As a whole, Angels in America is a stunning political portrait that remains extremely relevant today due to its discussions of American politics and the changing identity of America. It is an emotional roller-coaster that will keep you on the edge of your seat and I will definitely be seeing the second part.

National Theatre Live: Angels in America
Part 1:Millennium Approaches

20th July 2017
Gwyn Hall, Neath
Running time: 3 hours 40 minutes with two 15-minute intervals
Author: Tony Kushner
Director: Marianne Elliott
Design: Ian MacNeil (Set Designer), Nicky Gillibrand (Costume Designer), Paule Constable(Lighting Designer), Robby Graham (Choreographer and Movement), Adrian Sutton (Music), Ian Dickinson (Sound Designer), Finn Caldwell (Puppetry Director and Movement), Finn Caldwell and Nick Barnes (Puppet Designers), Chris Fisher (Illusions), Gwen Hales (Aerial Director), Harry Mackrill (Associate Director), Miranda Cromwell (Staff Director)
Cast: Susan Brown, Andrew Garfield, Denise Gough, Nathan Lane, Amanda Lawrence, James McArdle, Nathan Stewart-Jarrett, Russell Tovey, Stuart Angell, Laura Caldow, Claire Lambert, Becky Namgauds, Stan West, Lewis Wilkins

Series Review, Broken, BBC by Gareth Williams

5 Stars5 / 5

Father Michael Kerrigan is the latest name to add to the growing pantheon of priests appearing on our television screens in recent years. Following in the footsteps of Tom Hollander (Rev), James Norton (Grantchester) and Mark Williams (Father Brown) is another acting heavyweight, Sean Bean. Bean takes the lead role in writer Jimmy McGovern’s latest drama, Broken. The six-part BBC series has seen Kerrigan battling his own personal demons whilst acting as counsellor, social worker and friend to his parishioners. The narrative has been suitably gritty, tackling poverty and injustice unashamedly through the lens of social realism. It is, of course, what McGovern does best. It could even be argued that Broken is among his best work.

Sean Bean is a fascinating lead actor. He is utterly mesmerising here. The emotion etched on his face conveys perfectly the inner turmoil and wretched guilt of his character. There is no need for words. He makes Kerrigan so likable, so genuine. It is hard not to fall in love with his character. His flaws and his mistakes and his heartfelt pleas only increase our empathy for the man. Kerrigan is broken. Yet in his brokenness we see something of our humanity – for better and for worse.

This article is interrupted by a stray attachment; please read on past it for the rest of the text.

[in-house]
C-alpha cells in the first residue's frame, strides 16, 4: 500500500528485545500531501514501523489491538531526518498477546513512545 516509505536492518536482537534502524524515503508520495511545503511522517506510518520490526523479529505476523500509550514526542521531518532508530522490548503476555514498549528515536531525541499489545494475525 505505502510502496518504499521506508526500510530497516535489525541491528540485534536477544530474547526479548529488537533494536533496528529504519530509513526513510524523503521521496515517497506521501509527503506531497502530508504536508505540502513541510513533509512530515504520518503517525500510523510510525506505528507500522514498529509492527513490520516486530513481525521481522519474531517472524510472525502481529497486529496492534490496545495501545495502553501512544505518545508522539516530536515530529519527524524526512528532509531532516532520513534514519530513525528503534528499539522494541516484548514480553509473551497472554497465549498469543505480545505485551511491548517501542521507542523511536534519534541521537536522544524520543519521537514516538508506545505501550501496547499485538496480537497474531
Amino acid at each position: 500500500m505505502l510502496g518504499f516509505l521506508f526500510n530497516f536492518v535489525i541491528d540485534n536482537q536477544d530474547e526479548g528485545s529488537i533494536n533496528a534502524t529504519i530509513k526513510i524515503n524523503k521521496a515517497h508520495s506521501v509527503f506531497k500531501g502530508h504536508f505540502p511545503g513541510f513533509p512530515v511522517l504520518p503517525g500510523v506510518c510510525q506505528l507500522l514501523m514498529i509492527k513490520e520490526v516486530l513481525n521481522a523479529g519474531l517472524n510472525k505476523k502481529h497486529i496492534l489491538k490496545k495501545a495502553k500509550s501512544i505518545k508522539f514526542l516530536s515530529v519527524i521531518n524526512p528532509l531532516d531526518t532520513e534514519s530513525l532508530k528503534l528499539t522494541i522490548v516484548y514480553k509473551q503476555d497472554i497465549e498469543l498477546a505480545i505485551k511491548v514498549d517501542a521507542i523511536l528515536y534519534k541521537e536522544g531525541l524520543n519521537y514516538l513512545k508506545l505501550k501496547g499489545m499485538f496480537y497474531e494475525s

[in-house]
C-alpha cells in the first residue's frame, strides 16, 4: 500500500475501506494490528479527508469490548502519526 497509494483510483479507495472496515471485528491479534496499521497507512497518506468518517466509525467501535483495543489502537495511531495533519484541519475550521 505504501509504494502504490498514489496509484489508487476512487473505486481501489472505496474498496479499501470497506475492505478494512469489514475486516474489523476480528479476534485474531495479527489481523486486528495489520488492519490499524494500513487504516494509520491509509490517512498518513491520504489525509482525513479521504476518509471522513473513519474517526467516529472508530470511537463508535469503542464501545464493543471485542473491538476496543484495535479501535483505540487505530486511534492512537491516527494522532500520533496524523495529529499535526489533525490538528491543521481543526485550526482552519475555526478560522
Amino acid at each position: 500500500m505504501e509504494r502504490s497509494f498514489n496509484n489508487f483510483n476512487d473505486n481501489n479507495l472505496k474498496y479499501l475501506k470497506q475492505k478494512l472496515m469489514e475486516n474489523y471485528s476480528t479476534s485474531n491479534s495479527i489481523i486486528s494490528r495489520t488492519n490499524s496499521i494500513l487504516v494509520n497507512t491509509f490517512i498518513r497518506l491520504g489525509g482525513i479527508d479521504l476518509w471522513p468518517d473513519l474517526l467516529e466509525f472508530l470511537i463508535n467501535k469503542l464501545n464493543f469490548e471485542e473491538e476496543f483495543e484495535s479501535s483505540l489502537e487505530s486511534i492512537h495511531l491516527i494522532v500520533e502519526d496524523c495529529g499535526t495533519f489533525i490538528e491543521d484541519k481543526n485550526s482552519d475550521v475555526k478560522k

The opening credits seem to capture this sense of conflict perfectly. It is so beautifully melancholic: the heart-rending tones of Nina Simone singing “Human kindness is overflowing/ And I think it’s going to rain today”. It is this overwhelmingly positive image streaked with an impending sense of despair that wonderfully encapsulates the stories at the heart of this drama. In particular, the investigation into the death of Vernon Oyenusi (Jerome Holder) places a focus on PC Andrew Powell (Mark Stanley) as he wrestles with the personal and professional consequences of telling the truth. He wants to do the right thing, but there is a cost for doing so.

McGovern finds rich material here. He touches on some of the hypocrisies of the institutional church. He tackles issues of homosexual acceptance and the morality of gambling. There is also the moment when Kerrigan faces up to one of his former teachers who, as we see in flashbacks, abused him. The lack of remorse shown by Father Matthew (Robert Gillespie) is infuriating to say the least. Yet Kerrigan’s response is measured. He doesn’t lash out in justifiable rage yet the emotional anger underneath is evident in this incredible exchange. Again, Bean’s acting is masterful.

The standout episode of this fascinating series has to be the fourth offering. It finds single mother Roz (Paula Malcomson) facing up to the reality of her fraudulent past. She owes over £200,000 to her employer and confesses to Father Michael that her only way out is to take her own life. It is complete dramatic perfection from McGovern: raw, heart-breaking, full of understated emotion and grounded in the ordinary reality of daily life. It is also where Broken becomes an ensemble piece rather than simply a protagonist-led drama.

Jimmy McGovern is a master at creating fully-formed and multi-layered characters. The leading light in this drama is certainly Kerrigan. However, as the series progresses, he becomes like the candle he lights to declare the presence of Christ. This simple yet powerful motif reflects Kerrigan’s role in the community: he is present amongst his parishioners but he is no superman solving all their problems. He is there for them, but he is helpless as much as he is helpful. He is part of their lives, but they have their own stories to tell – he does not define their decisions or determine their choices necessarily.